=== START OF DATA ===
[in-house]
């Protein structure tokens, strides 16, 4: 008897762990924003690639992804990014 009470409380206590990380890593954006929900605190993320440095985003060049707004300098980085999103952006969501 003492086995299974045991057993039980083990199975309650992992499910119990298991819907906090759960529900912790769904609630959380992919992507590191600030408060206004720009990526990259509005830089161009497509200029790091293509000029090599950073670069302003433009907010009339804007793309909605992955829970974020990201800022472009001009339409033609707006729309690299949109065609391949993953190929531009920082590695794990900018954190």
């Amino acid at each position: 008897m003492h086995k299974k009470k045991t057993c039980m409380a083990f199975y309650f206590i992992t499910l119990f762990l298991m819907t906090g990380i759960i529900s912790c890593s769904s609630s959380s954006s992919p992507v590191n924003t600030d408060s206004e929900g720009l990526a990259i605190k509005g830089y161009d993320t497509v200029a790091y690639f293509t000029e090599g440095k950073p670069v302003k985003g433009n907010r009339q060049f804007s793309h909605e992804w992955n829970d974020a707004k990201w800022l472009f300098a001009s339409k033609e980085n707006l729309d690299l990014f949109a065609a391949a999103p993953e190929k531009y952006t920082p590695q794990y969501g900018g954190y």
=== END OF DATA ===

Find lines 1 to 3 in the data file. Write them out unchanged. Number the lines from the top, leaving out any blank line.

[in-house]
């Protein structure tokens, strides 16, 4: 008897762990924003690639992804990014 009470409380206590990380890593954006929900605190993320440095985003060049707004300098980085999103952006969501 003492086995299974045991057993039980083990199975309650992992499910119990298991819907906090759960529900912790769904609630959380992919992507590191600030408060206004720009990526990259509005830089161009497509200029790091293509000029090599950073670069302003433009907010009339804007793309909605992955829970974020990201800022472009001009339409033609707006729309690299949109065609391949993953190929531009920082590695794990900018954190």
């Amino acid at each position: 008897m003492h086995k299974k009470k045991t057993c039980m409380a083990f199975y309650f206590i992992t499910l119990f762990l298991m819907t906090g990380i759960i529900s912790c890593s769904s609630s959380s954006s992919p992507v590191n924003t600030d408060s206004e929900g720009l990526a990259i605190k509005g830089y161009d993320t497509v200029a790091y690639f293509t000029e090599g440095k950073p670069v302003k985003g433009n907010r009339q060049f804007s793309h909605e992804w992955n829970d974020a707004k990201w800022l472009f300098a001009s339409k033609e980085n707006l729309d690299l990014f949109a065609a391949a999103p993953e190929k531009y952006t920082p590695q794990y969501g900018g954190y």